As I ponder and bring to my mind the areas in question–Laxmibai Nagar, Sarojini Nagar, the dysfunctional Safdrajung airport, Sarjini Nagar, etc, I feel strongly that the government should invite a competition to create an urban design scheme for this entire area. Once seen as a large bloc, new opportunities will be unraveled. Young, creative minds will contribute fresh ideas that an expert panel can vet. Shortlisted designs must be displayed publicly, using large-scale models, interactive audiovisual exhibits and citizen meetings. The city’s active civil society will be delighted to participate in mobilizing public opinion. Once informed by this wide consultation, I am confident that the government will take decisions that are far more relevant to the city’s future. Delhi will truly be able to emerge as a ‘world class city’ in a way that is environmentally sensitive and inclusive and not merely cosmetic. Above all, India would be able to put forth an example of participative, forward looking urban renewal, the likes of which the rest of the world can admire and imitate.
The powers that be, I beseech you to not push this letter aside as the ravings of an unstable mind, but as the passionate and anguished outpourings of a young citizen who desperately wants her country to take its (rightful?) place in the global order, as a country that stands up for her citizens across barriers of class and economy, as a country that has the wellness of its citizens right at the centre of its political and economic philosophy, as an upright nation with a bright and golden future.
Citizen, Architect, Urban planner
Feel free to react at mukta DOT naik AT gmail.com
Stolen moments of pleasure are always special. But often times, when you suddenly find yourself at a loose end with time on your hands, when a meeting gets over too soon for example, it’s hard to figure out what to do. I rack my brains to think of all the stuff I always want to do but never seem to have time for, and nothing comes to mind.
Well, today the cylinders inside my brain fired up at the right time when I realized I was done early at college and my car wouldn’t pick me up for another hour at least. I walked briskly to the other side of the road and caught the first auto to Mandi House. This was a nostalgia trip for sure, for Mandi House was where we went whenever we had a free afternoon, back in the days when we studied architecture in SPA. A sort of culture hub, we were always sure to be able to see a few art exhibitions and would end up catching a play or music performance at one of the 5 or so auditoriums there.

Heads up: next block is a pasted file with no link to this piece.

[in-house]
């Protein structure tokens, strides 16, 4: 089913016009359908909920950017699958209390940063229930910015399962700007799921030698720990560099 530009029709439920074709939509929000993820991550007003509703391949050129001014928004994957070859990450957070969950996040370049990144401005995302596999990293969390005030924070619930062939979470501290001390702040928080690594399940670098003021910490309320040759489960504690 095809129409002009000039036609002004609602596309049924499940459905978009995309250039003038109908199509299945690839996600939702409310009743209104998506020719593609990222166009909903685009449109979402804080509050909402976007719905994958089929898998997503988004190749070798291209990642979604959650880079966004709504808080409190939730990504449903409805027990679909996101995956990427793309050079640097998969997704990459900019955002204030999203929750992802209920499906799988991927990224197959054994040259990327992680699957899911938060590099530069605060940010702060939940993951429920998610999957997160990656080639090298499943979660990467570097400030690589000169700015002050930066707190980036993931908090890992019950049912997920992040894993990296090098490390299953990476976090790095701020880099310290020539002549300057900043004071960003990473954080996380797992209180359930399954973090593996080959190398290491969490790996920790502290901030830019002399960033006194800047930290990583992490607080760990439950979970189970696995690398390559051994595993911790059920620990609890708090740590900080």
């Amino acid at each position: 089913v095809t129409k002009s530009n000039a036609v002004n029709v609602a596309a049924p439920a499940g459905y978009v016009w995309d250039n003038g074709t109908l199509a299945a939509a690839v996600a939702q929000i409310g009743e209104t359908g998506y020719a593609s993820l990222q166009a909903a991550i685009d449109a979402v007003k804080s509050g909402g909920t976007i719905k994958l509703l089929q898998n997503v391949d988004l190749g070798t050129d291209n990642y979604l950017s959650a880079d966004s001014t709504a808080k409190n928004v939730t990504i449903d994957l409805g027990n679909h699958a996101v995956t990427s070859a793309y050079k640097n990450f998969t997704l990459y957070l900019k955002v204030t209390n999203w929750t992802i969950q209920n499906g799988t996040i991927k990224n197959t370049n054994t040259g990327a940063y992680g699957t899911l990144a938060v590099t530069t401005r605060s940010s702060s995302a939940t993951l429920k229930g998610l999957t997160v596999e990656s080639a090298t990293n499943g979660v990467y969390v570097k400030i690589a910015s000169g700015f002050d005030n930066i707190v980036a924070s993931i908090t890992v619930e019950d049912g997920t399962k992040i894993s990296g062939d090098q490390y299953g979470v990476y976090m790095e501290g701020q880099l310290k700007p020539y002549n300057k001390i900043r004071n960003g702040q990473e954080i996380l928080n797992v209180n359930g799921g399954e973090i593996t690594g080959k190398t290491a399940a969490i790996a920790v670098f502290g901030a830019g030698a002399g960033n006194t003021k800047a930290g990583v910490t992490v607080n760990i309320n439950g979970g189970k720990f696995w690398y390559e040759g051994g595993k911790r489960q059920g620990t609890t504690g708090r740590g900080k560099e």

This afternoon, I headed first for the Triveni Kala Sangam. This was always our favorite among the Mandi House venues because it is a Joseph Allen Stein building, beautiful, always serene and quiet. As usual, most galleries were open and walking through the art, both paintings and sculpture, was pleasurable indeed. ‘Polemics of a Soul Catcher’, an exhibition of very large paintings, oil on canvas, by Satish Sharma offered a commentary of the place of modern man, his moral dilemmas, his new increasingly urban environment..thought provoking. A group art show in the open air court offered a variety of techniques and themes and the sculpture court was also full of interesting works.
I had but a short time left, but I still tried to dash across to the Lalit Kala Akademi building, where again I know there always is something worth looking at.This ws quite a job with all the construction happening in this area. Thankfully, there were marshalls who were actually stopping cars so pedestrians could cross! I don’t come here often, but since I was a pedestrian today I noticed just how much the vehicular traffic has increased by in Lutyen’s Delhi. It completely destroys the charm, the constant whirring of cars with impatient drivers who don’t really want to wait for the pedestrians to cross! And this is the only walkable part of the city!
I had only about fifteen minutes at Lalit Kala Akademi. The building, Rabindra Bhawan, hosts important cultural institutions for literature, fine arts and performing arts and is an iconic building designed by Habib Rehman, one of many public buildings he designed in the ’50s and ’60s. The art gallery here has been renovated and I was entering the renovated space for the first time. Rather nice and uncluttered. The exhibition, and I cannot remember the name of the show or the artists, was an exploration of abstraction using new media. I quite liked some of the works, especially those depicting nature and human form.
An hour or so well spent, in my own company, soaking in art, the city and its spaces….